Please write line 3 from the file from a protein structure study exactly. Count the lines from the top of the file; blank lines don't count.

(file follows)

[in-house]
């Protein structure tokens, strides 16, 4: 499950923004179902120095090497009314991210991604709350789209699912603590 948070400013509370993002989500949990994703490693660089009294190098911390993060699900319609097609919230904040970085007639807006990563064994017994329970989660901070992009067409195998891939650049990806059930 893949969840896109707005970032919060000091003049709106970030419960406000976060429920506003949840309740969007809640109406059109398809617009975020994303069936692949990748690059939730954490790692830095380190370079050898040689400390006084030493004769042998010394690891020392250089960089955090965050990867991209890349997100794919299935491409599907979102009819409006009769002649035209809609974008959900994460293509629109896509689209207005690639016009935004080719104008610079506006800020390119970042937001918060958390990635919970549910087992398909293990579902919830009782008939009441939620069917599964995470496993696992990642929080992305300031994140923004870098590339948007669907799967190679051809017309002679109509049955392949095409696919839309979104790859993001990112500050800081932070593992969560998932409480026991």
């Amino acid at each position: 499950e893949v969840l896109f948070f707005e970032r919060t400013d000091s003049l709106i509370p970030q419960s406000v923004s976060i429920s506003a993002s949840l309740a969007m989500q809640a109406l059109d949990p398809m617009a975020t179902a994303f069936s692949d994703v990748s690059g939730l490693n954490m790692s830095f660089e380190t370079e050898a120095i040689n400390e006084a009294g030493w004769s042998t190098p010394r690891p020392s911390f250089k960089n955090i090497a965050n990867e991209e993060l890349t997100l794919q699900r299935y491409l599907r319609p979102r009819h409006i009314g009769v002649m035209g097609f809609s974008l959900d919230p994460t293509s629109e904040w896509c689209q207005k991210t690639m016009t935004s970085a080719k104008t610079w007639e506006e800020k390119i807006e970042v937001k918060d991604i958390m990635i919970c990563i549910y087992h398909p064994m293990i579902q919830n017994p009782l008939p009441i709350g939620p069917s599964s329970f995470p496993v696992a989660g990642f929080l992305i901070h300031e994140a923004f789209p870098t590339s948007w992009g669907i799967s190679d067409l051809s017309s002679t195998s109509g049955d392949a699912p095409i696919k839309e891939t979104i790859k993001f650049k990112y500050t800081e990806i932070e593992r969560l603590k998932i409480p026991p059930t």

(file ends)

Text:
């Amino acid at each position: 499950e893949v969840l896109f948070f707005e970032r919060t400013d000091s003049l709106i509370p970030q419960s406000v923004s976060i429920s506003a993002s949840l309740a969007m989500q809640a109406l059109d949990p398809m617009a975020t179902a994303f069936s692949d994703v990748s690059g939730l490693n954490m790692s830095f660089e380190t370079e050898a120095i040689n400390e006084a009294g030493w004769s042998t190098p010394r690891p020392s911390f250089k960089n955090i090497a965050n990867e991209e993060l890349t997100l794919q699900r299935y491409l599907r319609p979102r009819h409006i009314g009769v002649m035209g097609f809609s974008l959900d919230p994460t293509s629109e904040w896509c689209q207005k991210t690639m016009t935004s970085a080719k104008t610079w007639e506006e800020k390119i807006e970042v937001k918060d991604i958390m990635i919970c990563i549910y087992h398909p064994m293990i579902q919830n017994p009782l008939p009441i709350g939620p069917s599964s329970f995470p496993v696992a989660g990642f929080l992305i901070h300031e994140a923004f789209p870098t590339s948007w992009g669907i799967s190679d067409l051809s017309s002679t195998s109509g049955d392949a699912p095409i696919k839309e891939t979104i790859k993001f650049k990112y500050t800081e990806i932070e593992r969560l603590k998932i409480p026991p059930t």